What could have easily been a flat and annoying caricature is given depth and nuance thanks to the well-rounded vocal performance of Mae Whitman and the delicacy of the writing, specifically in scenes where her ideology clashes directly with those of other characters. In this episode, she butts heads with her brother Sokka regarding whether they should stay and find some way to free the imprisoned Earthbenders. Unable to dissuade his sister and being the extreme pragmatist that he is, he’s given the unenviable task of figuring out just how to free the broken Earthbenders. That a clever solution presents itself among him, Katara and Aang goes to show what a great team they are: Katara is the Will, Sokka is the Way, and Aang is the Avatar.
Finally, this is the first episode that feels perfectly intertwined with the larger story. Not just because of the cliffhanger ending, but because all the elements of the plot naturally spring from the main narrative context of the series: a hundred-year war waged by the Fire Nation in the absence of the Avatar (and the rest of the Airbenders). In this episode, a coal mining village have been taken over, its locals are forced to pay ridiculously high taxes by snaky guards, and the only people who could have stood up to them and fought—the Earthbenders—were taken away and not heard from for five years.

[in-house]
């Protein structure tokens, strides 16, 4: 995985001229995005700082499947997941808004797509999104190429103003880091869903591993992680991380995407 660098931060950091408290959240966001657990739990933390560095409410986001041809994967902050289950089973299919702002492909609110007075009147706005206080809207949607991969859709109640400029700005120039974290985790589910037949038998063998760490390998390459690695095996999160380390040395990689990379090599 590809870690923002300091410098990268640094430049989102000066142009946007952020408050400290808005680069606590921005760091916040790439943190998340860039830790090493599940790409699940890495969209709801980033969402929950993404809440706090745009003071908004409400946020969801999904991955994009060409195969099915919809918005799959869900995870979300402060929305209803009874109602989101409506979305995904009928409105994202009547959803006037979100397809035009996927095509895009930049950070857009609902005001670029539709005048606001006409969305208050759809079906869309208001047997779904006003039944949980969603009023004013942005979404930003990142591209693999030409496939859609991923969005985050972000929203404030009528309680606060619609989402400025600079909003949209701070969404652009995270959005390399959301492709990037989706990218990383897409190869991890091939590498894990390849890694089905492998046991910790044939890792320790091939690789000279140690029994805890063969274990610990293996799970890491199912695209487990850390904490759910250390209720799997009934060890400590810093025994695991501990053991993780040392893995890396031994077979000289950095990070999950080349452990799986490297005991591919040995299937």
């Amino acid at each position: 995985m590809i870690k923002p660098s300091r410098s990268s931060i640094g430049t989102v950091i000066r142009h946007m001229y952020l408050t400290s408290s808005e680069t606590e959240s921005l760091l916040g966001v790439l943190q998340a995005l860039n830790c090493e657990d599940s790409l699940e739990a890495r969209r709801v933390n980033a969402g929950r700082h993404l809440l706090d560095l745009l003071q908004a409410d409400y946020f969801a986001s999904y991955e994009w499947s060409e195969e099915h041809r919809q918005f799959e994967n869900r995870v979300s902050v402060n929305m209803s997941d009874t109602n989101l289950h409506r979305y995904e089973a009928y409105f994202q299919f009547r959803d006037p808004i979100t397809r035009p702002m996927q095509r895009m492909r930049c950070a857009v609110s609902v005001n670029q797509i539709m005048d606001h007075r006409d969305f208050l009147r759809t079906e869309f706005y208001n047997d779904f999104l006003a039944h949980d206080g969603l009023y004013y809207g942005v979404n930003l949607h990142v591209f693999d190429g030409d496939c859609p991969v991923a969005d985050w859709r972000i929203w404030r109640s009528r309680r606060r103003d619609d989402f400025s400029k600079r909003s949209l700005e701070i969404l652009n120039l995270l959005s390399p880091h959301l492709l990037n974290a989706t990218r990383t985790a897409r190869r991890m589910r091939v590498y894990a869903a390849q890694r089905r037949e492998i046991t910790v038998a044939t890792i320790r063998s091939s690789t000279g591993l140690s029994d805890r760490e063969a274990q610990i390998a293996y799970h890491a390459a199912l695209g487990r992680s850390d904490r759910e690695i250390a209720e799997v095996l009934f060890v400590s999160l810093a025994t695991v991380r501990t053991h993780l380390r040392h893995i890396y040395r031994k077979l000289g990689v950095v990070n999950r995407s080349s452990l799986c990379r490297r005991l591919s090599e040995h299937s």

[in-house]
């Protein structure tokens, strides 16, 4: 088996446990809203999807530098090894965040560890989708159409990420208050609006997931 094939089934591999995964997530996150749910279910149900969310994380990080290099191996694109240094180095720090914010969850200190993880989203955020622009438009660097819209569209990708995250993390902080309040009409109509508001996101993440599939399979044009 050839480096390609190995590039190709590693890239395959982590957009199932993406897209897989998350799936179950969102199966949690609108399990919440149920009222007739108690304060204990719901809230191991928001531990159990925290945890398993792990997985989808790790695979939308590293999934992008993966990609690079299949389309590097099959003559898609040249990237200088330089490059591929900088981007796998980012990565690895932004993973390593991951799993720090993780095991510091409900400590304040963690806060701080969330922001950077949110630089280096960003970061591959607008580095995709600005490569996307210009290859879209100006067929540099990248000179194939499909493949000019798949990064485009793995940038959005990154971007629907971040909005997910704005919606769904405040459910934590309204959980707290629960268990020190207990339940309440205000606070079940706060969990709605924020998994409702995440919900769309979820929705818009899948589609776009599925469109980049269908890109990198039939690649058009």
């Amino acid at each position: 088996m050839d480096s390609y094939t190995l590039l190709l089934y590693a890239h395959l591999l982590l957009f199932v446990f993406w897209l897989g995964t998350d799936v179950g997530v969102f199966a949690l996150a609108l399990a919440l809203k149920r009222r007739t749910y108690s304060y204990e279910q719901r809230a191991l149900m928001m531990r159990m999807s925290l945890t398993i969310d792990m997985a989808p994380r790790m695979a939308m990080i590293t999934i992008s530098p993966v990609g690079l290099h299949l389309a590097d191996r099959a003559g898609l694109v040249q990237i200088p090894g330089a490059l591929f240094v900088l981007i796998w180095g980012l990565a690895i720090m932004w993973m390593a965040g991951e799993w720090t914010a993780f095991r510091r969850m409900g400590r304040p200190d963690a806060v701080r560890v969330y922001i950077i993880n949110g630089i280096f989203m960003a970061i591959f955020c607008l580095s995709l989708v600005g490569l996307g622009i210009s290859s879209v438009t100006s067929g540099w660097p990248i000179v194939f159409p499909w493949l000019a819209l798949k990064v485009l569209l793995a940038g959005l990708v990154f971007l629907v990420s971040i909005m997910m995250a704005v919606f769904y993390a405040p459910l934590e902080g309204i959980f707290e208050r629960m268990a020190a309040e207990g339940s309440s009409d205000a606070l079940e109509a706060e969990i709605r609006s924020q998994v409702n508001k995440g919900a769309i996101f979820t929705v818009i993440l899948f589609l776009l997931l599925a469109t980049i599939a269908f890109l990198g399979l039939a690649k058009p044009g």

This war has dire and lasting consequences, which makes the drama all the more interesting. Haru, an Earthbender boy that our heroes meet, is forbidden from using his gifts by his mother. If the Fire Nation were to find out he was an Earthbender, they’d take him away from her just like they did his father. While the audience is certainly meant to side with Haru and Katara—Haru wants to fight back, especially since Earthbending is the best way for him to remember his father—the mother’s concern isn’t treated lightly. The scene when she realizes her worst fear has come true—that Haru has been found out and taken away by the Fire Nation—is truly effective and heartbreaking. (This moment is the last we get with the mother in the entire series, and while it’s a bit of a shame that we never got to see a reunion between her, Haru and her husband, this lack of closure makes her final scene that much more powerful.)